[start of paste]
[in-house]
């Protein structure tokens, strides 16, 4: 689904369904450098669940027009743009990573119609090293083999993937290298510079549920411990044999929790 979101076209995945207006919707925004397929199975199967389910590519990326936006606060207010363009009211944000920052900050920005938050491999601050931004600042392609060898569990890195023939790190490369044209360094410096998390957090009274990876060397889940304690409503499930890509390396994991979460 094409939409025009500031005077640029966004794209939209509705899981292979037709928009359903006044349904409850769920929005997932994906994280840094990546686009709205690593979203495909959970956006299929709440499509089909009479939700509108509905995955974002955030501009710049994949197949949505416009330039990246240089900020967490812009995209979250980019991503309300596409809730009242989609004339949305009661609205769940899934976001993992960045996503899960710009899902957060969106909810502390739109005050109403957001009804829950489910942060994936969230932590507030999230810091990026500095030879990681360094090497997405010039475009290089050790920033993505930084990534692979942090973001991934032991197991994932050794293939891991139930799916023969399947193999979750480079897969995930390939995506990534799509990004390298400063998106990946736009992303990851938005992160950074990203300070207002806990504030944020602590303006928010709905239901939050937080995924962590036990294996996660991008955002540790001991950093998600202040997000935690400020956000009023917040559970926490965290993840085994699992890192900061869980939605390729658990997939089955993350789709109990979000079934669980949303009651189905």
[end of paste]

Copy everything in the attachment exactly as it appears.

[in-house]
């Protein structure tokens, strides 16, 4: 689904369904450098669940027009743009990573119609090293083999993937290298510079549920411990044999929790 979101076209995945207006919707925004397929199975199967389910590519990326936006606060207010363009009211944000920052900050920005938050491999601050931004600042392609060898569990890195023939790190490369044209360094410096998390957090009274990876060397889940304690409503499930890509390396994991979460 094409939409025009500031005077640029966004794209939209509705899981292979037709928009359903006044349904409850769920929005997932994906994280840094990546686009709205690593979203495909959970956006299929709440499509089909009479939700509108509905995955974002955030501009710049994949197949949505416009330039990246240089900020967490812009995209979250980019991503309300596409809730009242989609004339949305009661609205769940899934976001993992960045996503899960710009899902957060969106909810502390739109005050109403957001009804829950489910942060994936969230932590507030999230810091990026500095030879990681360094090497997405010039475009290089050790920033993505930084990534692979942090973001991934032991197991994932050794293939891991139930799916023969399947193999979750480079897969995930390939995506990534799509990004390298400063998106990946736009992303990851938005992160950074990203300070207002806990504030944020602590303006928010709905239901939050937080995924962590036990294996996660991008955002540790001991950093998600202040997000935690400020956000009023917040559970926490965290993840085994699992890192900061869980939605390729658990997939089955993350789709109990979000079934669980949303009651189905």